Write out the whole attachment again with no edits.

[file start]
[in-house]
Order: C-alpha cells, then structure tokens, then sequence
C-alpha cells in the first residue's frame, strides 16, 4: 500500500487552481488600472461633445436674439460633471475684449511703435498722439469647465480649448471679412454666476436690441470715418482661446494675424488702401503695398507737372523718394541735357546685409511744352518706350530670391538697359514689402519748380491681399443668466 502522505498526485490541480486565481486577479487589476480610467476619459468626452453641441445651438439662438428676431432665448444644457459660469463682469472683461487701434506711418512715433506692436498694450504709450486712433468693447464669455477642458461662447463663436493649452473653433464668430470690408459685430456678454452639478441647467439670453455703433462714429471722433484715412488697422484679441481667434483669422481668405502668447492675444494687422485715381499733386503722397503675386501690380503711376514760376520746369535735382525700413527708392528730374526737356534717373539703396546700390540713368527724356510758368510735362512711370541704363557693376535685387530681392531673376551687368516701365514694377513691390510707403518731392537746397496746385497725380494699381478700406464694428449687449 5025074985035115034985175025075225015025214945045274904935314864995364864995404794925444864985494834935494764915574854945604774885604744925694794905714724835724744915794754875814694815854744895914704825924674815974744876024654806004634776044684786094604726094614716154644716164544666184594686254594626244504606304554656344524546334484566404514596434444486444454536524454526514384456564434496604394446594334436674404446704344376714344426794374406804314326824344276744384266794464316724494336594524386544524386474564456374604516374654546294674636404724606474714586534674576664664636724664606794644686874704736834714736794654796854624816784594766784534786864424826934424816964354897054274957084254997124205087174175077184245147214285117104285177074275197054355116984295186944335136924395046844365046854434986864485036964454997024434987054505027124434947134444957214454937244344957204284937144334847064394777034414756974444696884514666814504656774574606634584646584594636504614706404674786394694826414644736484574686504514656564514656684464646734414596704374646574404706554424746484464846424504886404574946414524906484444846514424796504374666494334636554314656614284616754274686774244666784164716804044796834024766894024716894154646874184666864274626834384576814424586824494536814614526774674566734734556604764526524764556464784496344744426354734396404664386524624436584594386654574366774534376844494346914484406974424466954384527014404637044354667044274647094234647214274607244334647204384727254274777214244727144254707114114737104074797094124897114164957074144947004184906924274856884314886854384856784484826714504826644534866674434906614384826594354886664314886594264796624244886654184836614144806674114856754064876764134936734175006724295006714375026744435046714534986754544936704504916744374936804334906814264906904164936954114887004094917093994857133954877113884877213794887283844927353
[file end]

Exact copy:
[in-house]
Order: C-alpha cells, then structure tokens, then sequence
C-alpha cells in the first residue's frame, strides 16, 4: 500500500487552481488600472461633445436674439460633471475684449511703435498722439469647465480649448471679412454666476436690441470715418482661446494675424488702401503695398507737372523718394541735357546685409511744352518706350530670391538697359514689402519748380491681399443668466 502522505498526485490541480486565481486577479487589476480610467476619459468626452453641441445651438439662438428676431432665448444644457459660469463682469472683461487701434506711418512715433506692436498694450504709450486712433468693447464669455477642458461662447463663436493649452473653433464668430470690408459685430456678454452639478441647467439670453455703433462714429471722433484715412488697422484679441481667434483669422481668405502668447492675444494687422485715381499733386503722397503675386501690380503711376514760376520746369535735382525700413527708392528730374526737356534717373539703396546700390540713368527724356510758368510735362512711370541704363557693376535685387530681392531673376551687368516701365514694377513691390510707403518731392537746397496746385497725380494699381478700406464694428449687449 5025074985035115034985175025075225015025214945045274904935314864995364864995404794925444864985494834935494764915574854945604774885604744925694794905714724835724744915794754875814694815854744895914704825924674815974744876024654806004634776044684786094604726094614716154644716164544666184594686254594626244504606304554656344524546334484566404514596434444486444454536524454526514384456564434496604394446594334436674404446704344376714344426794374406804314326824344276744384266794464316724494336594524386544524386474564456374604516374654546294674636404724606474714586534674576664664636724664606794644686874704736834714736794654796854624816784594766784534786864424826934424816964354897054274957084254997124205087174175077184245147214285117104285177074275197054355116984295186944335136924395046844365046854434986864485036964454997024434987054505027124434947134444957214454937244344957204284937144334847064394777034414756974444696884514666814504656774574606634584646584594636504614706404674786394694826414644736484574686504514656564514656684464646734414596704374646574404706554424746484464846424504886404574946414524906484444846514424796504374666494334636554314656614284616754274686774244666784164716804044796834024766894024716894154646874184666864274626834384576814424586824494536814614526774674566734734556604764526524764556464784496344744426354734396404664386524624436584594386654574366774534376844494346914484406974424466954384527014404637044354667044274647094234647214274607244334647204384727254274777214244727144254707114114737104074797094124897114164957074144947004184906924274856884314886854384856784484826714504826644534866674434906614384826594354886664314886594264796624244886654184836614144806674114856754064876764134936734175006724295006714375026744435046714534986754544936704504916744374936804334906814264906904164936954114887004094917093994857133954877113884877213794887283844927353